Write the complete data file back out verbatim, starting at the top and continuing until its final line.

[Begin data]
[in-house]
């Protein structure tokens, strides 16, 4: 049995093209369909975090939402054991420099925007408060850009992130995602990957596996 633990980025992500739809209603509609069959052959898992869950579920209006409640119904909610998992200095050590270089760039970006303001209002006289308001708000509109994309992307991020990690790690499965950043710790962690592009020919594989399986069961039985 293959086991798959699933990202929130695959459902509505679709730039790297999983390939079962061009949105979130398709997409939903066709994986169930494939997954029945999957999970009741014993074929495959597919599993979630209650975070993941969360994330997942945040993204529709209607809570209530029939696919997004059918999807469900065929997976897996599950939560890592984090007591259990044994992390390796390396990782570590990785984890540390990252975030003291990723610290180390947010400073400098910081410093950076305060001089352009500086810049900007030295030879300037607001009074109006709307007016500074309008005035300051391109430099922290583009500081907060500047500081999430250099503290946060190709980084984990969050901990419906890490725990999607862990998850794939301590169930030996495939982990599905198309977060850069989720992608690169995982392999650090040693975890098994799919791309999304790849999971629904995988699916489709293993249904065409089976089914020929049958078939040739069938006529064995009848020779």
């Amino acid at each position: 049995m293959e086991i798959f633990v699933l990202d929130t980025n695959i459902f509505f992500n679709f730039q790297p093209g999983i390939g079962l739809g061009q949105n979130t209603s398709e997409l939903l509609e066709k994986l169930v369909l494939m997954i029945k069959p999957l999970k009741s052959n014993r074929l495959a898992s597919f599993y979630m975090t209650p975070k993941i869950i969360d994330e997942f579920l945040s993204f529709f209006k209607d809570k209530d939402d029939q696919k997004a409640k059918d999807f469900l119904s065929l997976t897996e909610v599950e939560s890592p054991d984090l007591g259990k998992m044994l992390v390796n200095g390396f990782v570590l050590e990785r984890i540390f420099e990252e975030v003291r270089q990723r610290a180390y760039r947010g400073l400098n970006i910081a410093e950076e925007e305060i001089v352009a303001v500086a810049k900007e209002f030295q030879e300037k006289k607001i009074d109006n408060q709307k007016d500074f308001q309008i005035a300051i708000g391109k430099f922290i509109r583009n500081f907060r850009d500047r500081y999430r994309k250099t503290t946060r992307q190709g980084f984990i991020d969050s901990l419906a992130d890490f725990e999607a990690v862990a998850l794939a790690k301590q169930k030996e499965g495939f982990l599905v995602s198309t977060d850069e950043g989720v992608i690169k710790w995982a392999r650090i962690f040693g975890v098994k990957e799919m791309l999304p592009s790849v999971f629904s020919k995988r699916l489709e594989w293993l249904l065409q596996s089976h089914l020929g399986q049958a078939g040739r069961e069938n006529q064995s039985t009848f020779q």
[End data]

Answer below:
[in-house]
């Protein structure tokens, strides 16, 4: 049995093209369909975090939402054991420099925007408060850009992130995602990957596996 633990980025992500739809209603509609069959052959898992869950579920209006409640119904909610998992200095050590270089760039970006303001209002006289308001708000509109994309992307991020990690790690499965950043710790962690592009020919594989399986069961039985 293959086991798959699933990202929130695959459902509505679709730039790297999983390939079962061009949105979130398709997409939903066709994986169930494939997954029945999957999970009741014993074929495959597919599993979630209650975070993941969360994330997942945040993204529709209607809570209530029939696919997004059918999807469900065929997976897996599950939560890592984090007591259990044994992390390796390396990782570590990785984890540390990252975030003291990723610290180390947010400073400098910081410093950076305060001089352009500086810049900007030295030879300037607001009074109006709307007016500074309008005035300051391109430099922290583009500081907060500047500081999430250099503290946060190709980084984990969050901990419906890490725990999607862990998850794939301590169930030996495939982990599905198309977060850069989720992608690169995982392999650090040693975890098994799919791309999304790849999971629904995988699916489709293993249904065409089976089914020929049958078939040739069938006529064995009848020779």
């Amino acid at each position: 049995m293959e086991i798959f633990v699933l990202d929130t980025n695959i459902f509505f992500n679709f730039q790297p093209g999983i390939g079962l739809g061009q949105n979130t209603s398709e997409l939903l509609e066709k994986l169930v369909l494939m997954i029945k069959p999957l999970k009741s052959n014993r074929l495959a898992s597919f599993y979630m975090t209650p975070k993941i869950i969360d994330e997942f579920l945040s993204f529709f209006k209607d809570k209530d939402d029939q696919k997004a409640k059918d999807f469900l119904s065929l997976t897996e909610v599950e939560s890592p054991d984090l007591g259990k998992m044994l992390v390796n200095g390396f990782v570590l050590e990785r984890i540390f420099e990252e975030v003291r270089q990723r610290a180390y760039r947010g400073l400098n970006i910081a410093e950076e925007e305060i001089v352009a303001v500086a810049k900007e209002f030295q030879e300037k006289k607001i009074d109006n408060q709307k007016d500074f308001q309008i005035a300051i708000g391109k430099f922290i509109r583009n500081f907060r850009d500047r500081y999430r994309k250099t503290t946060r992307q190709g980084f984990i991020d969050s901990l419906a992130d890490f725990e999607a990690v862990a998850l794939a790690k301590q169930k030996e499965g495939f982990l599905v995602s198309t977060d850069e950043g989720v992608i690169k710790w995982a392999r650090i962690f040693g975890v098994k990957e799919m791309l999304p592009s790849v999971f629904s020919k995988r699916l489709e594989w293993l249904l065409q596996s089976h089914l020929g399986q049958a078939g040739r069961e069938n006529q064995s039985t009848f020779q």